Hunter S. Thompson, Self Portrait, in Striped Chair, ca. 1960.
Hunter Stockton Thompson began writing about politics in the early sixties while working as a roving freelance contributor, in South America, for the Dow Jones–owned newspaper the National Observer. “Democracy Dies in Peru, but Few Seem to Mourn Its Passing” is one of the more than a dozen pieces he’d eventually publish on South American politics, but a specific moment, in 1964, at the Republican National Convention in San Francisco, seems to have crystalized his broader political perspective.
At the time, Thompson was just twenty-six; he was living with his wife, Sandy, and infant son, Juan, fifty miles north of the city, near Sonoma. Months earlier, he’d moved to California to serve as the Observer’s West Coast correspondent, and throughout that spring and early summer he’d written multiple articles on “local color”: who-what-when-where-why travel pieces stripped of political content by his fastidious editors. At the Republican National Convention, scheduled for the second week of July at the Cow Palace—a Works Progress–era arena on San Francisco’s southern border that had originally been built to host livestock competitions—Thompson’s assignment was that of a stringer: each day he needed to gather quotes from Republican politicians that his editors, who would do all the actual writing, could include in their standard recaps.
With the help of his old friend T. Floyd Smith, who, that week, happened to be working for the Pinkerton Agency, the private firm in charge of convention security, Thompson gained access to the entire Cow Palace: he found himself in the caucus room for Barry Goldwater, that year’s presidential nominee; he visited VIP receptions stocked with free alcohol and food—all he had to do was flash Smith’s badge.
Goldwater’s acceptance speech was scheduled for Thursday evening; by that point, Thompson had been awake for two straight nights. He’d recently started taking a daily dosage of Dexedrine—an amphetamine-based stimulant similar in its chemical makeup to Adderall—“prescribed” to him by another close friend. In the months before the convention, Thompson had begun to rely on the drug in professional situations; Dexedrine, in its effects, allowed him to stay up the entire night, with energy and focus, a perfect supplement to the convention’s frenetic environment.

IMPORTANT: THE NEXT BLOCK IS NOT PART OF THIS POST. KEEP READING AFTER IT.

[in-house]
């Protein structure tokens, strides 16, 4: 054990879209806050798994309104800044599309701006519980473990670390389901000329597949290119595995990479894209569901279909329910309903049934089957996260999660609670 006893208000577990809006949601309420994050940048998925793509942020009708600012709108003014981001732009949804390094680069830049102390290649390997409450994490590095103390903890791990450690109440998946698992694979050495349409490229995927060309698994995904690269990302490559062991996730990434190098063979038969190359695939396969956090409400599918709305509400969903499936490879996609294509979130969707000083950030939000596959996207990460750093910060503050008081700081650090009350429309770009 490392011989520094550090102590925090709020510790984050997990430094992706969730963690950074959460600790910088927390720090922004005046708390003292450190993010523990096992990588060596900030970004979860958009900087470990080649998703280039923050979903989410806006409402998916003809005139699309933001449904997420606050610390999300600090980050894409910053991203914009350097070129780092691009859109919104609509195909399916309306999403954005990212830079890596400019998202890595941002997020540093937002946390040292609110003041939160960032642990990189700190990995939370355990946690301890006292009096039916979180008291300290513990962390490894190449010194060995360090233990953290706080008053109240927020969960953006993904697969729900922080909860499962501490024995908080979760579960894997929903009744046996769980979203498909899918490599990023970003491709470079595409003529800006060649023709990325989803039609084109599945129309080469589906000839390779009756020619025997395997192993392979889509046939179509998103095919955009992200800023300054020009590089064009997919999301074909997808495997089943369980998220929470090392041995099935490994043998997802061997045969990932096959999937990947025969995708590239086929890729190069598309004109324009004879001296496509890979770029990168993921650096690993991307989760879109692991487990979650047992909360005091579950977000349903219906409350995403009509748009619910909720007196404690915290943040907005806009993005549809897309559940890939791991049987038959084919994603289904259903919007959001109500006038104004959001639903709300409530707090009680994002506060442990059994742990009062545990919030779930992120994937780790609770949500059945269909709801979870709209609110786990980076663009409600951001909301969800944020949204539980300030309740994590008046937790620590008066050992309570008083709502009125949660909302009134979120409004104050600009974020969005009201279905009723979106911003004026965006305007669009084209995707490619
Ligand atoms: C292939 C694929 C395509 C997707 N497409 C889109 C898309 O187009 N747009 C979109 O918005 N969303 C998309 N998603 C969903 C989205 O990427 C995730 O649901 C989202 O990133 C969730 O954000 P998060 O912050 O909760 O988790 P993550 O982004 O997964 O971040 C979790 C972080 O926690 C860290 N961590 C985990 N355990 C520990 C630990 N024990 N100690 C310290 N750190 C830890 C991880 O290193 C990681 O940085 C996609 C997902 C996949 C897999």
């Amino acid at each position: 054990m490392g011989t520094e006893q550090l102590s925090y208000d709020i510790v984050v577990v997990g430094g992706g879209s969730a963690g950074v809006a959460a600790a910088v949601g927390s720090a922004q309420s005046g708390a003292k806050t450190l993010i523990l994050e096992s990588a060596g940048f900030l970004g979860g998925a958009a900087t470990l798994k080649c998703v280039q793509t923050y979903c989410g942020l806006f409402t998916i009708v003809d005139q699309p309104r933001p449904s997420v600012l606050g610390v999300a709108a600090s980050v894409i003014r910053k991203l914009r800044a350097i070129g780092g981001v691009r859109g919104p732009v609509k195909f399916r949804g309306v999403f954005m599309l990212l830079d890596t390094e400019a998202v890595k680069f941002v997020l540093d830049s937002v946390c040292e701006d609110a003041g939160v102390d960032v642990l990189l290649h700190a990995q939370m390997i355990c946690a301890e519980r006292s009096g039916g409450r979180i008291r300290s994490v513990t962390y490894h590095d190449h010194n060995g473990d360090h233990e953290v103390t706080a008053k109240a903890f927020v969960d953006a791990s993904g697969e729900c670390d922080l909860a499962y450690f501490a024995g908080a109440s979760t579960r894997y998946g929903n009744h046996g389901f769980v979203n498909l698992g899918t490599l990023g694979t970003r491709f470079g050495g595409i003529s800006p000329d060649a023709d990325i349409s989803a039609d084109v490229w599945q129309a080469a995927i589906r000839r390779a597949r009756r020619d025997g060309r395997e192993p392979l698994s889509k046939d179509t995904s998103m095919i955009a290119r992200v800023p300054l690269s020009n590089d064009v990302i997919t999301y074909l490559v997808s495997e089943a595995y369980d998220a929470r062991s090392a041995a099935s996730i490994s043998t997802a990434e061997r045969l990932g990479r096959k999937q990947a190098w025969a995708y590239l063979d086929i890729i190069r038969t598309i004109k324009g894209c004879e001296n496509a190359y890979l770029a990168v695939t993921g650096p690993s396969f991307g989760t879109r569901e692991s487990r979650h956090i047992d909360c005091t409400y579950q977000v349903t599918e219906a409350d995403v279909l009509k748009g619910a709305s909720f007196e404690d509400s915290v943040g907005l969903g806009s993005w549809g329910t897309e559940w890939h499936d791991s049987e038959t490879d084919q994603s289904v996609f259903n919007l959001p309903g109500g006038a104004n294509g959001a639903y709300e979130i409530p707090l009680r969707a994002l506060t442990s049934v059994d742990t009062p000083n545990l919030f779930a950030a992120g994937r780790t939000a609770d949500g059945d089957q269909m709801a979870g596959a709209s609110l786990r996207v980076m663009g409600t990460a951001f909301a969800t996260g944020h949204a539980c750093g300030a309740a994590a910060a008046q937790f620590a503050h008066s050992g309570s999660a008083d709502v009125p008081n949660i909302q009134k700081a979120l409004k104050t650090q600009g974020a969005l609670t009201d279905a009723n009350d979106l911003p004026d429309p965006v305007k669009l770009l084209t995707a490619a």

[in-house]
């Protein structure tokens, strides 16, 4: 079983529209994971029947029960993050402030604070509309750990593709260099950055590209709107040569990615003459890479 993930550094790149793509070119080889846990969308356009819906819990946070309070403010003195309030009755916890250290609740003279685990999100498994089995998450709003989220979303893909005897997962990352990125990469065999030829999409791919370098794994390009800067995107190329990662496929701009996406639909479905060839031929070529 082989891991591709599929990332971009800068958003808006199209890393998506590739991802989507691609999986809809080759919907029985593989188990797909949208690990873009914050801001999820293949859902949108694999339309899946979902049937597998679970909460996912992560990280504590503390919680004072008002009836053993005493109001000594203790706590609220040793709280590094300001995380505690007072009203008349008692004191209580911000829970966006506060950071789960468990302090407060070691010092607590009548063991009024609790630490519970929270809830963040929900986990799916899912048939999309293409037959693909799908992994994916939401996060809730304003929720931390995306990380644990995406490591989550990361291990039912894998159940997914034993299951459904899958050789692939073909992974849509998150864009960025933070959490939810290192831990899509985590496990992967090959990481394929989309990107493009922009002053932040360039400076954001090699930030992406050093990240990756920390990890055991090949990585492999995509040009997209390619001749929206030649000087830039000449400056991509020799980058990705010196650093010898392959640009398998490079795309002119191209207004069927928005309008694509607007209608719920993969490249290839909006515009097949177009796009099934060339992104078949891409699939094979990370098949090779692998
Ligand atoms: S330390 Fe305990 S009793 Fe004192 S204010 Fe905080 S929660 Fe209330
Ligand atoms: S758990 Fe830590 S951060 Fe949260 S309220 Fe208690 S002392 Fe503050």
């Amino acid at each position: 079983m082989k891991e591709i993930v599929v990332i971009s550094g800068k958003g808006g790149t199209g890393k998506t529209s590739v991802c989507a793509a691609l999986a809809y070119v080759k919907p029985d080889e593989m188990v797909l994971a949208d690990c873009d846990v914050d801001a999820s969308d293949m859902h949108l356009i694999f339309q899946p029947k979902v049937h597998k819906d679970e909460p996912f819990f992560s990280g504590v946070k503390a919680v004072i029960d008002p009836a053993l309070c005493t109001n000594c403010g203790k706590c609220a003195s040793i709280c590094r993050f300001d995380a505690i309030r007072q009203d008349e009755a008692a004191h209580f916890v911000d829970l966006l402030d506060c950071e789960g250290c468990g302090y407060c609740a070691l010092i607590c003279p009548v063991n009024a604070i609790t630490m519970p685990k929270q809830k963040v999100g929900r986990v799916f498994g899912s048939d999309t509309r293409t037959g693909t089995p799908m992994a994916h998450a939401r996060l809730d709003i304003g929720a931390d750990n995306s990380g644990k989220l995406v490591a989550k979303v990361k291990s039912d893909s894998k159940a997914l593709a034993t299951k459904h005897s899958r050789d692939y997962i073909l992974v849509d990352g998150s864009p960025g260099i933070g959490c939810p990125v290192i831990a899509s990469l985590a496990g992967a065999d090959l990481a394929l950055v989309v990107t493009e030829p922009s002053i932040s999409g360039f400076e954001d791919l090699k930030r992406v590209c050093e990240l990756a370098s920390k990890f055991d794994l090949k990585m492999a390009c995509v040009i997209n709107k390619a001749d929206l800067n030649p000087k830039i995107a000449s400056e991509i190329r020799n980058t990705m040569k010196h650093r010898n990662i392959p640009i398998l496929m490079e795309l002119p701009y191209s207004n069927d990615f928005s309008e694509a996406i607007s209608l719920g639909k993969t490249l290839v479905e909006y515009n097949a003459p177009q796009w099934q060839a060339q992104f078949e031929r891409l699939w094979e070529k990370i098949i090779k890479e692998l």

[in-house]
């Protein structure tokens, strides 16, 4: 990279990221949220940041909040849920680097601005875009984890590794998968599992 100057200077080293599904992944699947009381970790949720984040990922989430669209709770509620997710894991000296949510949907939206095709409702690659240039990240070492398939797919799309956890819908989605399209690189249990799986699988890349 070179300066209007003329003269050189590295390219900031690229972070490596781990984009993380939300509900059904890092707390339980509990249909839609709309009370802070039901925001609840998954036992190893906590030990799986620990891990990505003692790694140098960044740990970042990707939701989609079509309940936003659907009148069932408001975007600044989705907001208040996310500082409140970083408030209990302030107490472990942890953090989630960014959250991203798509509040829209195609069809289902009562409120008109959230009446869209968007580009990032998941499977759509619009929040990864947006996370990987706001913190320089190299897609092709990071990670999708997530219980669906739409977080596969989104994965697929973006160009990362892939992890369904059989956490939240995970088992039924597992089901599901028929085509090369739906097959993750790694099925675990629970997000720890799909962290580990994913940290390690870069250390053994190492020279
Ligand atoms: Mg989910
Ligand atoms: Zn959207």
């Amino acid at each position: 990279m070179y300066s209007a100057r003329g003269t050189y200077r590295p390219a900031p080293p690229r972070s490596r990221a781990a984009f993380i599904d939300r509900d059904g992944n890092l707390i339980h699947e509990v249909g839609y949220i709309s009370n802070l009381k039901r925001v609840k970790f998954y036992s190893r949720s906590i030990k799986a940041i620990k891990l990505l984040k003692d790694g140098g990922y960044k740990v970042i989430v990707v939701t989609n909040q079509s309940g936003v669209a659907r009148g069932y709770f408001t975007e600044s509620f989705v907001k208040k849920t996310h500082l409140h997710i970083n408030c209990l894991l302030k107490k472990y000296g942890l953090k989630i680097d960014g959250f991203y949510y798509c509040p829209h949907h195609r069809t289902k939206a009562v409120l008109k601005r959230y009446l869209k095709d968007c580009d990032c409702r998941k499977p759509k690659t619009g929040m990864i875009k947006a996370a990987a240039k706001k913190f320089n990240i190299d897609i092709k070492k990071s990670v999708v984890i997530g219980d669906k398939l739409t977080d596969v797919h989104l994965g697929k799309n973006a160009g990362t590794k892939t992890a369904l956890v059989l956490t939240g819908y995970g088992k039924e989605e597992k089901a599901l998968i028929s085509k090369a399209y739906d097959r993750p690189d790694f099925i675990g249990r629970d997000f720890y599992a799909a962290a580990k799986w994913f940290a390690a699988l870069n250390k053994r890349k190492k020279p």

That Thursday, Thompson used his Pinkerton credentials to make his way to the convention floor, a space reserved for Republican delegates and off-limits to the press. Goldwater was scheduled to go on just after nine P.M., preceded by former vice president Richard Nixon, who, in the wake of John F. Kennedy’s brutal murder in Dallas the year before, had returned from the political wilderness to once again seek the spotlight.
There wasn’t a politician in the country Thompson despised more. Nixon had made a career out of capitalizing on the basest and most destructive impulses in the national character—bigotry, selfishness, and small-mindedness—all the while painting himself, in the most garish of strokes, as just another humble civil servant acting out of love for God and country. Nixon seemed a man capable of anything so long as it got him what he wanted—more power—and now, the youthful Thompson, exhausted from four straight days of convention coverage, found himself watching the spectacle of Nixon’s reemergence from only a few dozen feet away.
“Now I’m just a simple soldier in the ranks,” Nixon intoned from the podium. It was the same hokey shtick he’d been using for years, most notably during his 1952 “Checkers” speech, and once again the audience seemed to love it. For Thompson, it must’ve been uncanny to see Richard Nixon live: it was to witness his sole talent at work: namely, the ability to convince people who know he’s lying that they should trust him anyway.
Nixon concluded the speech by gesturing theatrically. “Down this corridor will walk a man into the pages of history,” he said. “He is the man who earned and proudly carries the title of Mr. Conservative, and he is the man who after the greatest campaign in history will be Mr. President. Barry Goldwater!” As the silver-haired senator from Arizona strode to the podium to accept his party’s nomination—as the band struck up “Glory, Glory Hallelujah” and thousands of balloons cascaded down—these two very different political animals basked onstage together, hand in hand.